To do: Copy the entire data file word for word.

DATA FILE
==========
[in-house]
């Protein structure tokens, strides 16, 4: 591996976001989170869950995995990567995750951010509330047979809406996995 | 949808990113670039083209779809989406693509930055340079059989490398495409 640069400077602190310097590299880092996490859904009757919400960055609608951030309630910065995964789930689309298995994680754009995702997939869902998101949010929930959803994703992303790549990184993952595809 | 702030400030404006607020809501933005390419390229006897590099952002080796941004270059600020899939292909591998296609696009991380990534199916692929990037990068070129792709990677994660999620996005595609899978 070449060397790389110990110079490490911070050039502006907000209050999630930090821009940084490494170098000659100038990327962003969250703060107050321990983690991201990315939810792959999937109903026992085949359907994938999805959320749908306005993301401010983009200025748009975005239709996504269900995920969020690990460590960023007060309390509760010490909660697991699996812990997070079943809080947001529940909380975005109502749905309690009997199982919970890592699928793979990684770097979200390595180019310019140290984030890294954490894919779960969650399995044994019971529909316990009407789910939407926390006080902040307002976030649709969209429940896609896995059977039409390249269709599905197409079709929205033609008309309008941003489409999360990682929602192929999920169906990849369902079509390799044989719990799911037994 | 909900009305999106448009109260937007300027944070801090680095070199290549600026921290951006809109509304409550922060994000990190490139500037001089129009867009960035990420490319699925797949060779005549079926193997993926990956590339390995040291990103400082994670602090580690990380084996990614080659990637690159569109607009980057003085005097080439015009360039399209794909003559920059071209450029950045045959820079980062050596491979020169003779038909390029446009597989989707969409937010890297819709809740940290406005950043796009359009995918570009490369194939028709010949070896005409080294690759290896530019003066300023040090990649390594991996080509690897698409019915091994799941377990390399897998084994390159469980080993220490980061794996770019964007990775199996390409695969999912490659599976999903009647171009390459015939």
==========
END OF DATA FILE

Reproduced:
[in-house]
């Protein structure tokens, strides 16, 4: 591996976001989170869950995995990567995750951010509330047979809406996995 | 949808990113670039083209779809989406693509930055340079059989490398495409 640069400077602190310097590299880092996490859904009757919400960055609608951030309630910065995964789930689309298995994680754009995702997939869902998101949010929930959803994703992303790549990184993952595809 | 702030400030404006607020809501933005390419390229006897590099952002080796941004270059600020899939292909591998296609696009991380990534199916692929990037990068070129792709990677994660999620996005595609899978 070449060397790389110990110079490490911070050039502006907000209050999630930090821009940084490494170098000659100038990327962003969250703060107050321990983690991201990315939810792959999937109903026992085949359907994938999805959320749908306005993301401010983009200025748009975005239709996504269900995920969020690990460590960023007060309390509760010490909660697991699996812990997070079943809080947001529940909380975005109502749905309690009997199982919970890592699928793979990684770097979200390595180019310019140290984030890294954490894919779960969650399995044994019971529909316990009407789910939407926390006080902040307002976030649709969209429940896609896995059977039409390249269709599905197409079709929205033609008309309008941003489409999360990682929602192929999920169906990849369902079509390799044989719990799911037994 | 909900009305999106448009109260937007300027944070801090680095070199290549600026921290951006809109509304409550922060994000990190490139500037001089129009867009960035990420490319699925797949060779005549079926193997993926990956590339390995040291990103400082994670602090580690990380084996990614080659990637690159569109607009980057003085005097080439015009360039399209794909003559920059071209450029950045045959820079980062050596491979020169003779038909390029446009597989989707969409937010890297819709809740940290406005950043796009359009995918570009490369194939028709010949070896005409080294690759290896530019003066300023040090990649390594991996080509690897698409019915091994799941377990390399897998084994390159469980080993220490980061794996770019964007990775199996390409695969999912490659599976999903009647171009390459015939």